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Indigenous community members call for removal of Sir John A. Macdonald statue at ceremony

Abenaki Wliwni stands in front of the statue of Sir John A. Macdonald in Kingston, Ontario at the Revolution of the Heart Ceremonial Action on Thursday, Jun. 10, 2021. Photo by Stefan Strangman.

Members of Kingston’s Indigenous and non-Indigenous community held a sacred fire and land-based ceremony at City Park on Thursday, Jun. 10, 2021, covering the statue of Sir John A. Macdonald with red fabric and demanding its removal and replacement with a monument to residential school survivors.

The ceremony began at 6 p.m., with a sacred fire and smudging. Several organizers spoke at the event, including Abenaki Wliwini, a local Indigenous resident. Wliwini said that the red colour of the fabric covering the statue represents the blood spilled by colonialism, and to honour missing and murdered Indigenous women (MMIW).

“We are holding sacred space here for every single unmarked grave and for the children that didn’t make it home,” he said.

Mayor Bryan Paterson attended the event and spoke with participants and organizers. He stated that he was there to listen, and that the future of the statue is currently being decided in cooperation with a working group to address the issue.

”The Macdonald Working Group that we’ve established will be meeting next week, and once they’ve met, when they are ready to put forward a recommendation to city council, then we will consider whatever that recommendation is,” said Paterson. “We’ve been very clear that everything is on the table.”

Mayor Bryan Paterson speaks to media at City Park near the statue of Sir John A. Macdonald in Kingston, Ontario at the Revolution of the Heart Ceremonial Action on Thursday, Jun. 10, 2021. Photo by Stefan Strangman.

Dionne Nolan (Zoogipon Ikwe), who sits on the Macdonald Working Group, was present at the event as one of the sacred fire keepers. She said that initially city hall had given them a pre-prepared terms of reference where the only changes to the statue would be the wording of the plaque, but the City has since walked back its position. Nolan said she believes the recent discovery of the bodies of the 215 children at a former Kamloops residential school site has changed the minds of the city on the fate of the statue, and she hopes a decision can be reached.

“I think it was finding the 215,” she said. “I think a lot of Canadians are waking up and saying we need to do some work here. Canadians need to be dismantling their own systems, we have a lot of work on our own to do here, so Canadians should be dismantling their own systems of oppression.”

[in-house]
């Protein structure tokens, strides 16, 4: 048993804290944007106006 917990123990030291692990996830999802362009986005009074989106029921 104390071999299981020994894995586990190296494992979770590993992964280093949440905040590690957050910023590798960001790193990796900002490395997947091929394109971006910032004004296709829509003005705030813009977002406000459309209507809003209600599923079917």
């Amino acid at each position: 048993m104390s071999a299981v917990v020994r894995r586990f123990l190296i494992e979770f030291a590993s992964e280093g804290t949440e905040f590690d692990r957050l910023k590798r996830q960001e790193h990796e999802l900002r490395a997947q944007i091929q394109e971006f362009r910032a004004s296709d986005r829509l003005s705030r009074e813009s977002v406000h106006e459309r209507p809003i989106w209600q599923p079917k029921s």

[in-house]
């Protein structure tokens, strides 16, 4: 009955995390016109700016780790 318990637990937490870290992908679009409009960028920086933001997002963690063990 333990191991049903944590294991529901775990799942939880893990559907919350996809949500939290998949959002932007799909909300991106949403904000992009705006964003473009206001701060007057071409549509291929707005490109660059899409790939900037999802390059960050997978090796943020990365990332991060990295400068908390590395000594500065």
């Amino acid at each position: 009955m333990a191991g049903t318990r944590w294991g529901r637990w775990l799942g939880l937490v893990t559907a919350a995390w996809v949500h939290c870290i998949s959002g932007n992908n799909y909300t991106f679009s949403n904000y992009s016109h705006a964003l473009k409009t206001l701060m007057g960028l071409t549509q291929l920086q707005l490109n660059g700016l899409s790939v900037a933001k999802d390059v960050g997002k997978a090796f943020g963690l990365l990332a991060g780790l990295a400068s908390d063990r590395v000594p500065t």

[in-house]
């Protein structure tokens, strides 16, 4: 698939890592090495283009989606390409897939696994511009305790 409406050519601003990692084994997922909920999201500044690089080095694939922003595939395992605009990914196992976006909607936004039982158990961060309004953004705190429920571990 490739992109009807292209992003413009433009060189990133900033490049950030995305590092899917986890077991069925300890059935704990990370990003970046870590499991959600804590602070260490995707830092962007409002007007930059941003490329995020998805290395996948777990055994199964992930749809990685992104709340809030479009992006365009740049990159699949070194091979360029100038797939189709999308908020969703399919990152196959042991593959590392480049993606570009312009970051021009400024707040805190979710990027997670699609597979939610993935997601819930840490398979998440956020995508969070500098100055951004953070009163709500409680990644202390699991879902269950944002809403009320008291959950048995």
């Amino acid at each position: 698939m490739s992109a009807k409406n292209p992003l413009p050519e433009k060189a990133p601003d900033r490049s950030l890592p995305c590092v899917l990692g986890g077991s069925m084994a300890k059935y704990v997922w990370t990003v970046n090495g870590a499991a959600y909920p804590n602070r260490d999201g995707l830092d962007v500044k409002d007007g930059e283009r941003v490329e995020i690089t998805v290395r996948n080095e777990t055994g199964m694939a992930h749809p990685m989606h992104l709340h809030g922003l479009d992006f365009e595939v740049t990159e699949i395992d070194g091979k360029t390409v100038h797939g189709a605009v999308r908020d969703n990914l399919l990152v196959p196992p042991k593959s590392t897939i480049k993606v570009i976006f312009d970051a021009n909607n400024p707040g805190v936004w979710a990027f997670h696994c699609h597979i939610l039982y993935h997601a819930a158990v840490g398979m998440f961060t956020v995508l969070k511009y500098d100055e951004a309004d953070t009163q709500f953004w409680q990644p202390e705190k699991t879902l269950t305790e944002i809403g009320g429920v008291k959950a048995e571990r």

Dionne Nolan (Zoogipon Ikwe) stands in front of the statue of Sir John A. Macdonald in Kingston, Ontario at the Revolution of the Heart Ceremonial Action on Thursday, Jun. 10, 2021. Photo by Stefan Strangman.

The Indigenous residents plan to tend the sacred fire around the clock at City Park indefinitely until the statue is removed by the City, and have no plans to remove it themselves. Organizers say that all are welcome, and they will be holding continuous events in the park during the coming weeks.

Gatherers form a drum circle at City Park near the statue of Sir John A. Macdonald in Kingston, Ontario at the Revolution of the Heart Ceremonial Action on Thursday, Jun. 10, 2021. Photo by Stefan Strangman.

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One thought on “Indigenous community members call for removal of Sir John A. Macdonald statue at ceremony

  • June 12, 2021 at 10:13 am
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    Sir John A was a man of his times and must not be judged by the morals of today’s anti-Canadian woke activists, who are few as the pictures show. He was no more or less responsible for residential schools than any of Canada’s many prime ministers up to and including Pierre Elliott Trudeau as residential schools existed until 1969. Yet uncoincidentally no one tries to remove statues of PET. Macdonald did more to found and unify Canada than anyone else, the statue recognizes this and we must not give in to those who hate Macdonald and despise Canada itself.

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